Supporting a Community school in Nepal

There are hundreds of community schools in Nepal. Many of them are run by the local community and the government of Nepal provides most of the funds to run the school. Many community schools in Nepal are also supported by some national and International Non-governmental organizations. Shree Mahankal Secondary School is a local government school located at Kavre district, Nepal. The school is situated at Dev Bhumi village development committee at Bela, Kavre, Nepal. Nepali Host Family and Hamromaya Nepal first ran project at the school to help the local children. In September 2013, we organized a Medical outreach at Shree Mahankal Secondary School with the technical support of Kathmandu university Dhulikhel hospital. Now coming in 2014, we have supported this school again and this time to transform its classrooms. This school was established in 1990. It has about 350 students and twelve classrooms.

Our project to support the community school

The classroom walls looked dirty when we first visited the school in 2013. The colors had faded and it looked like the classrooms needed immediate improvement. The Principal of the school told us that it had been more than ten years that the classrooms haven’t been painted. Our organization, Nepali host family and Hamromaya Nepal decided to change the classrooms of the school by giving it a new paint. We provided funds to the school for painting of all twelve classrooms. Hamromaya Nepal wanted to provide the school new study materials as well. So study material of different subjects like English, Science, Math, Geography and other were handed over to the school Principal. Different maps of the world, maps of Nepal and educational materials were provided to the school.

After the paint, In order to improve the classrooms more, we supported the school by providing new classroom management furniture’s. The classroom management furniture includes a table, a chair and a cupboard for every classroom. As every classroom will have a cupboard so it will be useful for the teachers to store student files and reports safely in the class. As classroom management can be very costly so many community schools in Nepal do not have it. Our organization will continue the projects to support the community school in Nepal.

Government school in Nepal

The condition of government school in Nepal is not good compared to the private schools. The budget given by the government of Nepal for the local community schools is inadequate. Many government schools in Nepal suffer from many problems. The two major problems of the government schools in Nepal is lack of resources and management. The Painting of the classrooms and the donation of the classroom management materials and the educational materials to Shree Mahankal Secondary school at Kavre has helped the school in many ways. Our support has enabled this community school to uplift its physical infrastructure.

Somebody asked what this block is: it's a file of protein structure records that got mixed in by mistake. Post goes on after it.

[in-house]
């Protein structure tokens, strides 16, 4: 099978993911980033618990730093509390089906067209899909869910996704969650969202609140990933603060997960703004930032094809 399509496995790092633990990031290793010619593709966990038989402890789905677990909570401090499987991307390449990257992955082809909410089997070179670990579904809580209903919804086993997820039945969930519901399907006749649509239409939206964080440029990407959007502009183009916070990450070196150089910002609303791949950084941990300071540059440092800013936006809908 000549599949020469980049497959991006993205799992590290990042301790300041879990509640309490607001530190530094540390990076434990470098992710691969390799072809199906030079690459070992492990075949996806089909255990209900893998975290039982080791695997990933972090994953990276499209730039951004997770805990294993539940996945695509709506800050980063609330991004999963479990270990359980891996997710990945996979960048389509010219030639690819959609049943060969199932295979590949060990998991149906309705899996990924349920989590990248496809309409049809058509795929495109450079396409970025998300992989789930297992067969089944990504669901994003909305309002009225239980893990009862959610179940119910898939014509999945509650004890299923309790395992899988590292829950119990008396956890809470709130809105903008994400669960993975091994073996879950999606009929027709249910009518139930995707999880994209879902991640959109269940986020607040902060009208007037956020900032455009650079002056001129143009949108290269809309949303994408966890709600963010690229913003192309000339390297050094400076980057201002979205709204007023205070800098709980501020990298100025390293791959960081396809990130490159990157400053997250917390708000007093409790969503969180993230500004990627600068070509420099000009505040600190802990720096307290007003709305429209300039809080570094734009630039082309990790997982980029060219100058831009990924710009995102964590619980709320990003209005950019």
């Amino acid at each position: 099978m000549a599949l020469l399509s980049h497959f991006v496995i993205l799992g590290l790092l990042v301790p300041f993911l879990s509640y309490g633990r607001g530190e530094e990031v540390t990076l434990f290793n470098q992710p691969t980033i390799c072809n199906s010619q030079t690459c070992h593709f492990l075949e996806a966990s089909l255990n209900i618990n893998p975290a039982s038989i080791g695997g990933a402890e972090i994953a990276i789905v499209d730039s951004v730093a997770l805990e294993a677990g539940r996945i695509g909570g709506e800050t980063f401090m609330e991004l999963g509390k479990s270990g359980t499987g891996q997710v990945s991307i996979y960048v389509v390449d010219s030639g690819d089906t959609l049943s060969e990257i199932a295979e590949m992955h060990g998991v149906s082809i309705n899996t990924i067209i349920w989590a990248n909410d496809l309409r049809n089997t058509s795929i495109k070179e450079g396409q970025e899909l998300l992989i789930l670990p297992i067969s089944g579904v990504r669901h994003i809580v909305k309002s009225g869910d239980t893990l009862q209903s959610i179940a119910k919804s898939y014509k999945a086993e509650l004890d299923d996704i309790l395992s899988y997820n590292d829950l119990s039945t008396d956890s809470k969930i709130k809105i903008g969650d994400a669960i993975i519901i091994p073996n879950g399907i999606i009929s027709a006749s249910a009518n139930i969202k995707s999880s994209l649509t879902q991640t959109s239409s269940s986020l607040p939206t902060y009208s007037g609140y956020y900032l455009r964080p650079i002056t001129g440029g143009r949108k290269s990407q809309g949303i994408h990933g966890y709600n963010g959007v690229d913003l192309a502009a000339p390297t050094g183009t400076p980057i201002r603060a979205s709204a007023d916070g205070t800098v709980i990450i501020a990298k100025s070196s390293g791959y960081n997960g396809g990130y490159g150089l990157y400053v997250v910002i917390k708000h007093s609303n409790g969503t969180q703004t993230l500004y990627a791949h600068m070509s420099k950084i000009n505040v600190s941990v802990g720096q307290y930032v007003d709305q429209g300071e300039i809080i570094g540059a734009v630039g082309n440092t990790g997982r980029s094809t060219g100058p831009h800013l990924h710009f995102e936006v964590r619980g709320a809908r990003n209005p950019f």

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Holi festival in Nepal (festival of colors)

The Holi festival in Nepal is celebrated every year with Great Spirit and joy. This festival of the Hindus also called the ‘festival of colors’ falls on the month of March. The Holi festival is celebrated in Nepal and also in India as it holds cultural significance. According to historical belief, Holi is celebrated in the spirit of ‘victory of good over bad’.

Nepalese people celebrate the Holi festival in Nepal by throwing different colors and water at each other. People gather together at houses or streets and play Holi. The colors can be red, yellow, green, blue, black etc. The youngsters and small kids make water bombs filling water inside plastic bags or balloons and throw at each other. Everyone from the neighborhood, friends, family come together to play Holi and color each other, throw water at each other, eat ‘bhang ko ladoo’, sing and dance. Some youngsters go crazy and throw water balloons called ‘lola’ at strangers as well but as most people enjoy this colorful festival so people might forgive the mischief of the youngsters.

So spraying water, playing with water filled balloons, putting colors on each other is the main attraction of the festival and also it brings people together. Holi is observed as a national holiday in Nepal and celebrated for two days in which in Kathmandu and the hilly regions it is celebrated on the first day whereas in the Terai region of Nepal, on the second day.

Festival of lights (Deepawali) in Nepal

Nepal is a land full of cultural diversity as people following different religions such as Hinduism, Buddhism, Christianity, Islam and other religions live together in harmony. The month of October – November sees a lot of tourists in Nepal because it is the main trekking season and today we are going to tell you one another good reason to travel Nepal in October – November.

The two great big festivals of the Hindus of Nepal, Dashain and Tihar (Deepawali) fall during the month of October – November. The first big festival Dashain is celebrated for 15 days and the second big festival Tihar (Deepawali) is celebrated for 5 days. Dashain falls between late September to mid October and Deepawali falls between late October to early November.

During last October, some of our volunteers got to witness the great Nepali festival of Tihar (Deepawali) and celebrate it in Nepali way. There were three Australian volunteers in Nepal working in an orphanage with 40 kids. The children of the orphanage celebrate the festival every year by visiting different houses and showing their dancing and singing talents in order to raise funds.